The main part of this session took the form of a discussion with the audience. In response to the question ‘What do you need?’ by a mediator to a party, some thought parties generally do not know and simply go on to repeat their positions. Rephrasing this question and splitting it into two questions was thought to be more effective and more likely to result in a useful response: ‘What do you want?’ followed by ‘Why do you want it?’.

The session prompted some lively discussion and interesting anecdotes that resulted in the following answers.

It was noted, however, that mediators rarely utilise emotions proactively in mediations. Ms Sambeth-Glassner suggested some tools mediators might use to facilitate the discussion of emotions, including story telling, the use of picture cards, colours, sounds and taste, all of which can promote a positive atmosphere in the mediation.

Another useful tool which was discussed is co-mediation where two mediators – of possibly different gender – work together. Different mediators will have different reactions to the parties’ problem and it is a situation where ‘two heads are better than one’ (i.e. it is easier for two people who help each other to solve a problem than it is for one person to solve a problem alone). In particular, co-mediation increases the scope for recognising and utilising emotion in the process.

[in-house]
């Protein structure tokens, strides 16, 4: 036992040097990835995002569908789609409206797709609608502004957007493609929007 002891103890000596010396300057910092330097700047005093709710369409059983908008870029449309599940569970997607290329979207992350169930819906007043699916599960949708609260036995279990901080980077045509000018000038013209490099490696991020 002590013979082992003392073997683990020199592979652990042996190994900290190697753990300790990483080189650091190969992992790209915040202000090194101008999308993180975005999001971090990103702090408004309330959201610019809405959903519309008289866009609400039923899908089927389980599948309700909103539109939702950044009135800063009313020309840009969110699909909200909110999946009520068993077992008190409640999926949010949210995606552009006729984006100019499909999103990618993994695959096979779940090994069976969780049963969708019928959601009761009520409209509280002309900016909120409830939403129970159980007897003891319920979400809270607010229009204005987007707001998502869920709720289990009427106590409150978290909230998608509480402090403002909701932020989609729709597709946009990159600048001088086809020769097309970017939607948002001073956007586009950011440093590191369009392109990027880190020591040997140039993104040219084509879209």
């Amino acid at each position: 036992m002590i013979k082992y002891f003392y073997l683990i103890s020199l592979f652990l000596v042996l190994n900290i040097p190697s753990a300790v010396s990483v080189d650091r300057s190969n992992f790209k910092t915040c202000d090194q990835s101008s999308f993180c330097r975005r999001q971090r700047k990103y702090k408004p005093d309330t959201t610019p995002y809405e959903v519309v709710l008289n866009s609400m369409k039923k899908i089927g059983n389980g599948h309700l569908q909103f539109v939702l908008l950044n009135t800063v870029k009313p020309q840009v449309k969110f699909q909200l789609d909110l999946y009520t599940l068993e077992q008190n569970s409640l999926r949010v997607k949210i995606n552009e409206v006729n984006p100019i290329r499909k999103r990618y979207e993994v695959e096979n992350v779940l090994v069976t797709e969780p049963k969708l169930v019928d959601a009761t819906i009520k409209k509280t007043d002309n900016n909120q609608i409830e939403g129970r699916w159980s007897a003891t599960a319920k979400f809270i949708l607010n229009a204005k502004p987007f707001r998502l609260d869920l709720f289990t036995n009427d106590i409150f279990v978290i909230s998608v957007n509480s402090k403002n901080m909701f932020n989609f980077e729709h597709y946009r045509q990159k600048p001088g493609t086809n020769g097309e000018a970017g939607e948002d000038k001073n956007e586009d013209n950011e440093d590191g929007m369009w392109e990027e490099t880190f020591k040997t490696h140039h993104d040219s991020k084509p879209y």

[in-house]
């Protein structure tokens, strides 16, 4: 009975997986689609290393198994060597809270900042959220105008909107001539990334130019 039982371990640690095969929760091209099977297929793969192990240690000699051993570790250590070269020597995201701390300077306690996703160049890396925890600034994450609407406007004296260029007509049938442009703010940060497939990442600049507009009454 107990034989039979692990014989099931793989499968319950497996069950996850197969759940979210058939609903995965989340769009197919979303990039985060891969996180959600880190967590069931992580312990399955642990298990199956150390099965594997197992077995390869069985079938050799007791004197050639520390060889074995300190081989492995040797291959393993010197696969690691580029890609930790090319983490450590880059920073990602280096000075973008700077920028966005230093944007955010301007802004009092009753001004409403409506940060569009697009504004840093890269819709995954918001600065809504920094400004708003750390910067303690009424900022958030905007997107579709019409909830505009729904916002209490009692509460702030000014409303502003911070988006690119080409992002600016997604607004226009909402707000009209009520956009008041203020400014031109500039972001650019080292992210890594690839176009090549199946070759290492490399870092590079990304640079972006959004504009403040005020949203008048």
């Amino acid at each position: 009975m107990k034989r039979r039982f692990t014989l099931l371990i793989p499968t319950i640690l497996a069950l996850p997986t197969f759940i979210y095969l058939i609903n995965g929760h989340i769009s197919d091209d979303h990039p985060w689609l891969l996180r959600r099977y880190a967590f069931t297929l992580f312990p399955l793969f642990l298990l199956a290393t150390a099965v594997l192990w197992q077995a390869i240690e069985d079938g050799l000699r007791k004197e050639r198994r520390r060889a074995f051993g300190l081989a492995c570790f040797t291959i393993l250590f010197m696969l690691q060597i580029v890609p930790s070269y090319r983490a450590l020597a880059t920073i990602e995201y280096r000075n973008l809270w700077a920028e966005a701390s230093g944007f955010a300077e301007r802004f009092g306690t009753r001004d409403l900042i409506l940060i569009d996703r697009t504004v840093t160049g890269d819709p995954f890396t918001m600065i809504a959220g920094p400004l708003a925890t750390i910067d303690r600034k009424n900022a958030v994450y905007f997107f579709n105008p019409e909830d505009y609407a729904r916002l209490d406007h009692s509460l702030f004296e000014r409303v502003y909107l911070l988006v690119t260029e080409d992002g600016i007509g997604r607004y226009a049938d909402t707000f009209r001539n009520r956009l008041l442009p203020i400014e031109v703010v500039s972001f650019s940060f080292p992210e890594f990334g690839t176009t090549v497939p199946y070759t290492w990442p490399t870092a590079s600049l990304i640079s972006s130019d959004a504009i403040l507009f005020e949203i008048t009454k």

This successful and unprecedented session addressed the rarely discussed topic of emotion in mediations. The active participation from the audience certainly suggested that such topic could easily be developed and will no doubt be discussed further in various forums around the world.


1
As at 25 April 2020. Status of Signatures and Ratifications available at https://uncitral.un.org/en/texts/mediation/conventions/international_settlement_agreements/status.

2
See Gary Friedman, Inside Out: How Conflict Professionals Can Use Self-Reflection to Help Their Clients (American Bar Association, 2015).

3
Thierry Garby also authored Agreed! Negotiation/mediation in the 21st century (ICC Publishing, 2016) available at https://2go.iccwbo.org/ and https://library.iccwbo.org/.